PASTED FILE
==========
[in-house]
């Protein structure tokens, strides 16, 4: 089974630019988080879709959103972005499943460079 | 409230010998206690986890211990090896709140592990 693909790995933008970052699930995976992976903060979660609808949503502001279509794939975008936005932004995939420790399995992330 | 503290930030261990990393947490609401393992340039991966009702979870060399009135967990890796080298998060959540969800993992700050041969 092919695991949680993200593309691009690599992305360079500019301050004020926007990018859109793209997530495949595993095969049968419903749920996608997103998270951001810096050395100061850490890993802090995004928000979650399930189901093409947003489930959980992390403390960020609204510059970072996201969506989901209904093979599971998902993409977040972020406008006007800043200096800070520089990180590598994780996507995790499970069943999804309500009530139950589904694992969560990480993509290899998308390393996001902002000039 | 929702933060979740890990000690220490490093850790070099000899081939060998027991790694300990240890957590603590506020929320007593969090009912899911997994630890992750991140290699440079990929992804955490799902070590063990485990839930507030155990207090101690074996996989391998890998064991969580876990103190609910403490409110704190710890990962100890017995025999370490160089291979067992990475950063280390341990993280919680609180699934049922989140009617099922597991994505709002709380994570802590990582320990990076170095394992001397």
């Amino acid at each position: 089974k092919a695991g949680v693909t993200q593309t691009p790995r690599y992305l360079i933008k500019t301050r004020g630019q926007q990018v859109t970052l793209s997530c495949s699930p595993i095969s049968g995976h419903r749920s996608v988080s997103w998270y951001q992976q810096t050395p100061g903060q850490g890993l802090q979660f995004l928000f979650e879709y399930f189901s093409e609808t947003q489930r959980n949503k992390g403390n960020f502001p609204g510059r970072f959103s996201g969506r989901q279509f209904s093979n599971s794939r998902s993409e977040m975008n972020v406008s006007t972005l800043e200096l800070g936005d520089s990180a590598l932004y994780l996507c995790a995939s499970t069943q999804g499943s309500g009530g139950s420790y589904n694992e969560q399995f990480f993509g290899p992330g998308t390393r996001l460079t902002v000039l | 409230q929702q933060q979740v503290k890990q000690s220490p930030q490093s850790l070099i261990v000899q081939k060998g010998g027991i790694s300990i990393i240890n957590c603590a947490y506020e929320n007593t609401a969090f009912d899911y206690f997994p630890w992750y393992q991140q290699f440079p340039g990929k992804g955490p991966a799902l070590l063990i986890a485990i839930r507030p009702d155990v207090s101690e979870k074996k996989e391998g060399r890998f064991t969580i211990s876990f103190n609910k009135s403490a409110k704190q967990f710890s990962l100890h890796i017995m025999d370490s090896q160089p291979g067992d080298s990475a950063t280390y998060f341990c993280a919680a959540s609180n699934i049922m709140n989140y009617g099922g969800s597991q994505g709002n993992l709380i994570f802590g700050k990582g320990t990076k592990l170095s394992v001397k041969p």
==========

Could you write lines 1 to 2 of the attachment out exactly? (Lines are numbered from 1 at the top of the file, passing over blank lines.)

[in-house]
């Protein structure tokens, strides 16, 4: 089974630019988080879709959103972005499943460079 | 409230010998206690986890211990090896709140592990 693909790995933008970052699930995976992976903060979660609808949503502001279509794939975008936005932004995939420790399995992330 | 503290930030261990990393947490609401393992340039991966009702979870060399009135967990890796080298998060959540969800993992700050041969 092919695991949680993200593309691009690599992305360079500019301050004020926007990018859109793209997530495949595993095969049968419903749920996608997103998270951001810096050395100061850490890993802090995004928000979650399930189901093409947003489930959980992390403390960020609204510059970072996201969506989901209904093979599971998902993409977040972020406008006007800043200096800070520089990180590598994780996507995790499970069943999804309500009530139950589904694992969560990480993509290899998308390393996001902002000039 | 929702933060979740890990000690220490490093850790070099000899081939060998027991790694300990240890957590603590506020929320007593969090009912899911997994630890992750991140290699440079990929992804955490799902070590063990485990839930507030155990207090101690074996996989391998890998064991969580876990103190609910403490409110704190710890990962100890017995025999370490160089291979067992990475950063280390341990993280919680609180699934049922989140009617099922597991994505709002709380994570802590990582320990990076170095394992001397």